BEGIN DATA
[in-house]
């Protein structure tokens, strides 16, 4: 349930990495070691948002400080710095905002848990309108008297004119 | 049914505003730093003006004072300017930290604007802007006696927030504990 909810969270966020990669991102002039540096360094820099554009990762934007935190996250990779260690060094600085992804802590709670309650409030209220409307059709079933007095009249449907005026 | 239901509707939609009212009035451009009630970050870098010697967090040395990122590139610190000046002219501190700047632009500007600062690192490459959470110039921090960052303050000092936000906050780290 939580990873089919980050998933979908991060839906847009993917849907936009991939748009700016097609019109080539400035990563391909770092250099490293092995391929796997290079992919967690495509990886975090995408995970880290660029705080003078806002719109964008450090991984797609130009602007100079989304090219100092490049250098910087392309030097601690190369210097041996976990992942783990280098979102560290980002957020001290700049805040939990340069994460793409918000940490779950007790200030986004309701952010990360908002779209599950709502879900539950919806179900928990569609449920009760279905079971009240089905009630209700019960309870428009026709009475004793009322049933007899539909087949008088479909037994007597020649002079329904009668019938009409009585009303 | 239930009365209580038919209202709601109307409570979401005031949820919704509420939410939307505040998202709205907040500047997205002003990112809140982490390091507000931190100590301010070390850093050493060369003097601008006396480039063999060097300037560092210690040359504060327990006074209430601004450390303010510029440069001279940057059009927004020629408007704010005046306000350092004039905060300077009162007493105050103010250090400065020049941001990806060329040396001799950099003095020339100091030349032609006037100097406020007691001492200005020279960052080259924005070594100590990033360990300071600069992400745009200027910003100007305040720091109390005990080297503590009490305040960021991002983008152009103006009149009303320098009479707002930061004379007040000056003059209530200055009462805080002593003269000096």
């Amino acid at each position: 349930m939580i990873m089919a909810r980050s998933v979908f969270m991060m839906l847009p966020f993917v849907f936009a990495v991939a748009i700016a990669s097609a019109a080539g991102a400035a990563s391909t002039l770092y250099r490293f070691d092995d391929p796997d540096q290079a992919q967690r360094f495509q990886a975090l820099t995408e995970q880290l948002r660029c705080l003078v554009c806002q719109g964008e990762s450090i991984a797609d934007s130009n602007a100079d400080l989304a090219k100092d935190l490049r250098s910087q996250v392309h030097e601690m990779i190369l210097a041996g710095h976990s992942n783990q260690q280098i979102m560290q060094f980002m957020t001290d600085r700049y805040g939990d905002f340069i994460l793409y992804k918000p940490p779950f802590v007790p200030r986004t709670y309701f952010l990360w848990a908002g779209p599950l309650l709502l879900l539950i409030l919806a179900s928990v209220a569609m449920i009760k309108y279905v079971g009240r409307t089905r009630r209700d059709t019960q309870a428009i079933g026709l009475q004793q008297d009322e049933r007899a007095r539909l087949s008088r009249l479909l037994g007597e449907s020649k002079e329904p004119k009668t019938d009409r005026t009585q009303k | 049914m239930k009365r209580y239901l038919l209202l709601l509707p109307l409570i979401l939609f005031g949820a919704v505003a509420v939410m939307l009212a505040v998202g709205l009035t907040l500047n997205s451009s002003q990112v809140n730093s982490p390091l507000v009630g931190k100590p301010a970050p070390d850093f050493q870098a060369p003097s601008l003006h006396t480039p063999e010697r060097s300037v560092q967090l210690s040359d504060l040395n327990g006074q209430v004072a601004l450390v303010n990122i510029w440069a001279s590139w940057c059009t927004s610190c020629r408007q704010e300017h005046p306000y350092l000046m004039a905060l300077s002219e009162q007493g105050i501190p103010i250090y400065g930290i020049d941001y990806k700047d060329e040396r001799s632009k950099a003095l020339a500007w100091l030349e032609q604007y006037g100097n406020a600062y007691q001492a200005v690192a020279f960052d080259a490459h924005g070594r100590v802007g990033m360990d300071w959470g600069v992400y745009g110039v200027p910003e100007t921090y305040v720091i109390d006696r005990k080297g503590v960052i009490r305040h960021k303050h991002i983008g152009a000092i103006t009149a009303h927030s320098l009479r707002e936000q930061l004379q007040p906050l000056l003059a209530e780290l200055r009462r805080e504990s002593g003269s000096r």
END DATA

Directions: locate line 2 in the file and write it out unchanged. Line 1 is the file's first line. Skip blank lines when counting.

């Protein structure tokens, strides 16, 4: 349930990495070691948002400080710095905002848990309108008297004119 | 049914505003730093003006004072300017930290604007802007006696927030504990 909810969270966020990669991102002039540096360094820099554009990762934007935190996250990779260690060094600085992804802590709670309650409030209220409307059709079933007095009249449907005026 | 239901509707939609009212009035451009009630970050870098010697967090040395990122590139610190000046002219501190700047632009500007600062690192490459959470110039921090960052303050000092936000906050780290 939580990873089919980050998933979908991060839906847009993917849907936009991939748009700016097609019109080539400035990563391909770092250099490293092995391929796997290079992919967690495509990886975090995408995970880290660029705080003078806002719109964008450090991984797609130009602007100079989304090219100092490049250098910087392309030097601690190369210097041996976990992942783990280098979102560290980002957020001290700049805040939990340069994460793409918000940490779950007790200030986004309701952010990360908002779209599950709502879900539950919806179900928990569609449920009760279905079971009240089905009630209700019960309870428009026709009475004793009322049933007899539909087949008088479909037994007597020649002079329904009668019938009409009585009303 | 239930009365209580038919209202709601109307409570979401005031949820919704509420939410939307505040998202709205907040500047997205002003990112809140982490390091507000931190100590301010070390850093050493060369003097601008006396480039063999060097300037560092210690040359504060327990006074209430601004450390303010510029440069001279940057059009927004020629408007704010005046306000350092004039905060300077009162007493105050103010250090400065020049941001990806060329040396001799950099003095020339100091030349032609006037100097406020007691001492200005020279960052080259924005070594100590990033360990300071600069992400745009200027910003100007305040720091109390005990080297503590009490305040960021991002983008152009103006009149009303320098009479707002930061004379007040000056003059209530200055009462805080002593003269000096």